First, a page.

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Abstract

Mud acid, which is a mixture of hydrochloric (HCl) and hydrofluoric (HF) acids, is typically used to stimulate sandstone formations. The success rate of mud acid is limited mainly because of its high spending rate, high corrosion rate, and incompatibility with HCl sensitive minerals; i.e., illite. Organic (acetic, formic and citric) HF acid mixtures, in comparison, have a retarded nature and a low corrosion rate, and are compatible with sensitive sandstone formations; therefore, they can be used as an effective stimulation fluid alternative to regular mud acid. In this study, dissolution tests of kaolinite, illite or chlorite in acetic, formic and citric with 3 wt% HF acid was conducted. A coreflood was conducted to investigate the ability of organic acids, when combined with HF acid, to remove carbonaceous and siliceous minerals from Berea sandstone plugs at 250 °F. The core effluent samples were analyzed using inductively coupled plasma (ICP). The core plugs were analyzed using the X-ray diffraction (XRD). All of the tested organic acids were effective in dissolving calcium during the coreflood preflush stage without any indication of precipitation; however, only citric acid extracted aluminum during the preflush, while formic and acetic acids were not effective in leaching aluminum. Additionally, low amounts of aluminum were detected in the effluent of acetic-HF during the main flush and severe damage to the core plug was noticed. Although formic-HF acid extracted a significant amount of calcium and aluminum, there was no change in permeability before or after the treatment. Citric-HF acid dissolved a significant amount of calcium and aluminum, and an apparent increase in permeability was subsequently observed. In addition, a higher permeability ratio was obtained with low HF acid concentrations. This work provides new insights into the applications and potential limitations of organic-HF acids.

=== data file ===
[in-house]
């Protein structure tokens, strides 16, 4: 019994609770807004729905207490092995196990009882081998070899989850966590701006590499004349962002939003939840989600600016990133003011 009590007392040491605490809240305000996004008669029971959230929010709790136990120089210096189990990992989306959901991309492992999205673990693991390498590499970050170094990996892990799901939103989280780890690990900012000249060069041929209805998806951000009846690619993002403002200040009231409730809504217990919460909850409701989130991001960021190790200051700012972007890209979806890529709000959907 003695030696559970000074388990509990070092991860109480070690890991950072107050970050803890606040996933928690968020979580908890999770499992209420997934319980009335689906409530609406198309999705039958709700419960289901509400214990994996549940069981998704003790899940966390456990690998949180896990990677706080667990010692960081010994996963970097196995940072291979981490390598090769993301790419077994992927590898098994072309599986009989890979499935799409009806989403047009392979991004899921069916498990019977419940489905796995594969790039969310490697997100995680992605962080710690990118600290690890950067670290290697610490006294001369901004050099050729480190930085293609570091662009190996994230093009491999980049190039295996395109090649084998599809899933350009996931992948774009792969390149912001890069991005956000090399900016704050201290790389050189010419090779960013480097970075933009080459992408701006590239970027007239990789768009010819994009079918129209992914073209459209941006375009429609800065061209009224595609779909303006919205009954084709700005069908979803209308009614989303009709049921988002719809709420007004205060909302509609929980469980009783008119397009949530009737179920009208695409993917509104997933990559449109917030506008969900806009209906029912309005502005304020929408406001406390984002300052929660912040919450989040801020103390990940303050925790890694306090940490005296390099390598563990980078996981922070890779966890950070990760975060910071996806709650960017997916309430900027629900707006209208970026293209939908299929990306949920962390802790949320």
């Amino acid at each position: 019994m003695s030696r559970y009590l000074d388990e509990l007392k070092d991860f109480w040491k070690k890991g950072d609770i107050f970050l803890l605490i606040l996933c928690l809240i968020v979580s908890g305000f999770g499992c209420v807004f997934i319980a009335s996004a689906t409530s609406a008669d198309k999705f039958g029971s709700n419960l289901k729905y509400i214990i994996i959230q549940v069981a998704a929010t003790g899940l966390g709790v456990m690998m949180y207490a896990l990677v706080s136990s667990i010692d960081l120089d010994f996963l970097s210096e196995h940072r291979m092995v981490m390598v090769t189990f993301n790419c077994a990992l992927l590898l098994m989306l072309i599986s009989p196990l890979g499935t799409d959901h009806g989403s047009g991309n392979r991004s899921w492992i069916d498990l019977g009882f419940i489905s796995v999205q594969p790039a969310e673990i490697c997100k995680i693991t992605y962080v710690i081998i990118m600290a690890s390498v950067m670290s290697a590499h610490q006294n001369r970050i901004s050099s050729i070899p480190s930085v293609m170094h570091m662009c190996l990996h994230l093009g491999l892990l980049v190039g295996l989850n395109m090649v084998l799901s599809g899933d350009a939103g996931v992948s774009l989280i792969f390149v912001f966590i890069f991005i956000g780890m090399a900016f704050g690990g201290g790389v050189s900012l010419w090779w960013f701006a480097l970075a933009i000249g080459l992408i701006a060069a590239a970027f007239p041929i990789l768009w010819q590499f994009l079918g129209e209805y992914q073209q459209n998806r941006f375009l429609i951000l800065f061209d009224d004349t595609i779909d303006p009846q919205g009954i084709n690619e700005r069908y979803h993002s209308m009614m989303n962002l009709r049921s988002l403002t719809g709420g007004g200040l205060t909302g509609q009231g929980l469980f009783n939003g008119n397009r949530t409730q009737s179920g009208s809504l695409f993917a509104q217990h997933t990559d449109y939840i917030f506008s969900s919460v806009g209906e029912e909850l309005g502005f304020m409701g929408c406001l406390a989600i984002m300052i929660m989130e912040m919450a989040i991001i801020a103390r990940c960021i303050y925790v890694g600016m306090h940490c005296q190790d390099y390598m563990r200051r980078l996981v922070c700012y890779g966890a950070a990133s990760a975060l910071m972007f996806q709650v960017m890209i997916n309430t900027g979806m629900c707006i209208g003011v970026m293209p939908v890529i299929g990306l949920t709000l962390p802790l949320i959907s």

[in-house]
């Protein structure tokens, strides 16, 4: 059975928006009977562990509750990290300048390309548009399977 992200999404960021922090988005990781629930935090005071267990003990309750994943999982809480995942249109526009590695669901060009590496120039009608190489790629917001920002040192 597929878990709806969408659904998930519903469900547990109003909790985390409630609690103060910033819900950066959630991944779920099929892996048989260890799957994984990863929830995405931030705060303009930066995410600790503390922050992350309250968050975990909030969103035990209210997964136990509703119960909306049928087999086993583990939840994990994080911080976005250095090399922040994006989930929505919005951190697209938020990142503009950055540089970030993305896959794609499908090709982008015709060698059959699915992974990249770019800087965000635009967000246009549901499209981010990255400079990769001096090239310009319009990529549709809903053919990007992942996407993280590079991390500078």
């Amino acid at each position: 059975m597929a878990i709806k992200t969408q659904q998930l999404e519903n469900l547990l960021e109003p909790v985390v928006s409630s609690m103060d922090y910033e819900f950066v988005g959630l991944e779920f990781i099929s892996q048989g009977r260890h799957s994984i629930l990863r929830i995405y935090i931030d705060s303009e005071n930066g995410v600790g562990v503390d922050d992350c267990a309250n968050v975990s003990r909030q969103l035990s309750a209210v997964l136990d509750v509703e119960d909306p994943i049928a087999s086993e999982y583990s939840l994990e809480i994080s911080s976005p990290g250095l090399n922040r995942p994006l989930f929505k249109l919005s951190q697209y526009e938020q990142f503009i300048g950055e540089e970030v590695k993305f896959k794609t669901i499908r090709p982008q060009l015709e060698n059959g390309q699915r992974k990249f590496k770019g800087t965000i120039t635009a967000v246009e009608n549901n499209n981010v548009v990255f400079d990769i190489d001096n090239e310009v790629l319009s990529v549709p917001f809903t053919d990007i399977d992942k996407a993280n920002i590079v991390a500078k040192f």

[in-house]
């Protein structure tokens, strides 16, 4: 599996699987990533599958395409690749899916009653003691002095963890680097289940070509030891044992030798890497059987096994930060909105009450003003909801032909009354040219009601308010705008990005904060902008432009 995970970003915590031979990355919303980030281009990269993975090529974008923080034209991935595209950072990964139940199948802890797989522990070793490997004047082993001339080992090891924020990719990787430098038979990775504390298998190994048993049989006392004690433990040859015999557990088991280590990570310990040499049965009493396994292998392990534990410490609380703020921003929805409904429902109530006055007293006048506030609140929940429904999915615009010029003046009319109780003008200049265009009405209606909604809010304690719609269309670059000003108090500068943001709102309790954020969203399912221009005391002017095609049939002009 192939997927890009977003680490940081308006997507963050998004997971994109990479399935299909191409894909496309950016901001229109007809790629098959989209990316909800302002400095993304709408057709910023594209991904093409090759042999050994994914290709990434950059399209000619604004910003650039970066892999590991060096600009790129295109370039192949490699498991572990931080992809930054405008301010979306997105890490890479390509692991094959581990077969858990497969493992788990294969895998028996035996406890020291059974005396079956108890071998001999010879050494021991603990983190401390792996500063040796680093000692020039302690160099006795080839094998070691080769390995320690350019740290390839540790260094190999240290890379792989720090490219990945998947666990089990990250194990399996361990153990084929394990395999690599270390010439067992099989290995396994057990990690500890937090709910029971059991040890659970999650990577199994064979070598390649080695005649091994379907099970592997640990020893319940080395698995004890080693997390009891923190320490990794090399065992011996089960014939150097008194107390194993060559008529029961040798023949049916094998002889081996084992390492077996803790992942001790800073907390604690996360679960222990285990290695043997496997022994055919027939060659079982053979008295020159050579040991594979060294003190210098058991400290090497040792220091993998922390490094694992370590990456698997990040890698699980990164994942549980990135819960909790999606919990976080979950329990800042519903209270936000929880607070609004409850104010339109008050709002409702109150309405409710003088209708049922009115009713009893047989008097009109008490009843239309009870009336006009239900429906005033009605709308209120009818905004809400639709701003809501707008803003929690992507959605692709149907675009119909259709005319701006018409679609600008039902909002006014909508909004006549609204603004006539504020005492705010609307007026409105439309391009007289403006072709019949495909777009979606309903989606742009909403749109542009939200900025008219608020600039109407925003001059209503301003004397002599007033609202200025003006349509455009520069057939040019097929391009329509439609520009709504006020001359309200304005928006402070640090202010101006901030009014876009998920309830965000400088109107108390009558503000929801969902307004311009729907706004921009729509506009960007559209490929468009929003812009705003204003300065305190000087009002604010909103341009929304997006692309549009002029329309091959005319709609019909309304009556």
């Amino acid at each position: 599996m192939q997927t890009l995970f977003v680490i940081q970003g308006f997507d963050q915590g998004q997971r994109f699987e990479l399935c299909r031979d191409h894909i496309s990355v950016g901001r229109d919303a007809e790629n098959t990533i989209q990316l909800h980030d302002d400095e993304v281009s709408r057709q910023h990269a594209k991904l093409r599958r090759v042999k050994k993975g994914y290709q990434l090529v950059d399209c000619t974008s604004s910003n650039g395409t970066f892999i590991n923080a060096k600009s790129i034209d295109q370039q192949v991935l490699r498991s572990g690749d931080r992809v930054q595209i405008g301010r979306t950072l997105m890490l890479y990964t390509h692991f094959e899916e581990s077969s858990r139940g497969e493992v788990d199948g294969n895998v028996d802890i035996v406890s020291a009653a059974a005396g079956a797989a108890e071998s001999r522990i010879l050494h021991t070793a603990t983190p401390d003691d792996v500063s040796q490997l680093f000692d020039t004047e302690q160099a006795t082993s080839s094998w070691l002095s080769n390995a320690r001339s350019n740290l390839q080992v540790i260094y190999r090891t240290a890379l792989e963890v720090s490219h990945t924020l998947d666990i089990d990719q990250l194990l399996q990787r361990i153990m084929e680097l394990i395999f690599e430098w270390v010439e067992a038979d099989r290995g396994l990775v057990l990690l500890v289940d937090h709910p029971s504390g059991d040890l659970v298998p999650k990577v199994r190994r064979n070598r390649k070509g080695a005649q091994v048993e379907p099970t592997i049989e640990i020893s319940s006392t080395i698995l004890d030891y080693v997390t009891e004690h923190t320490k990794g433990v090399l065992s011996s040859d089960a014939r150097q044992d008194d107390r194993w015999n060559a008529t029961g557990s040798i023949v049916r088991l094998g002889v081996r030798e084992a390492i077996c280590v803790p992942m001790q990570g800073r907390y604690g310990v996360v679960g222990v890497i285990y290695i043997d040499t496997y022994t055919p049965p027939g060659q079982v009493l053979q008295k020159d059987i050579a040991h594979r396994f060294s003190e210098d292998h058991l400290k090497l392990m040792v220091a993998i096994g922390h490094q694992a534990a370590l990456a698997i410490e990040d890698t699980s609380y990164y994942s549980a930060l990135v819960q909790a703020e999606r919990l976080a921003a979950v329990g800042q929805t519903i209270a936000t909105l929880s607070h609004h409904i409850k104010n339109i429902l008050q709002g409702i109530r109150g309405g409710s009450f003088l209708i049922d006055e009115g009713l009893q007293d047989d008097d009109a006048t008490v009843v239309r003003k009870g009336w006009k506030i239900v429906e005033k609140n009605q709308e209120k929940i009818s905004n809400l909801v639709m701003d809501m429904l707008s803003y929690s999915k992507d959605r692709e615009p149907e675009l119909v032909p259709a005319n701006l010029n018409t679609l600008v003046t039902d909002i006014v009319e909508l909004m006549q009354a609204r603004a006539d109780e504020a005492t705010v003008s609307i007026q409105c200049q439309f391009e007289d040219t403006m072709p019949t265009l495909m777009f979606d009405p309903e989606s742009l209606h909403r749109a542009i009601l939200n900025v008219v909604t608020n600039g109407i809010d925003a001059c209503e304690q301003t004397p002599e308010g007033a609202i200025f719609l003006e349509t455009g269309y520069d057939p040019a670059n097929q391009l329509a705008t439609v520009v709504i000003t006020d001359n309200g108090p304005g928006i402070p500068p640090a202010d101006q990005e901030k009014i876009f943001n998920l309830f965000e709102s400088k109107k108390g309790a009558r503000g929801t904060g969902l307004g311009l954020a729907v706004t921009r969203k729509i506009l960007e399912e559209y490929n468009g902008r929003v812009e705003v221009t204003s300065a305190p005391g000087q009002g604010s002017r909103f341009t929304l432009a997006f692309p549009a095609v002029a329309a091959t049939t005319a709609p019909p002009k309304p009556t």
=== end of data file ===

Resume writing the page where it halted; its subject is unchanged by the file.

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/content/papers/10.3997/2214-4609-pdb.350.iptc16967
2013-03-26
2021-10-19
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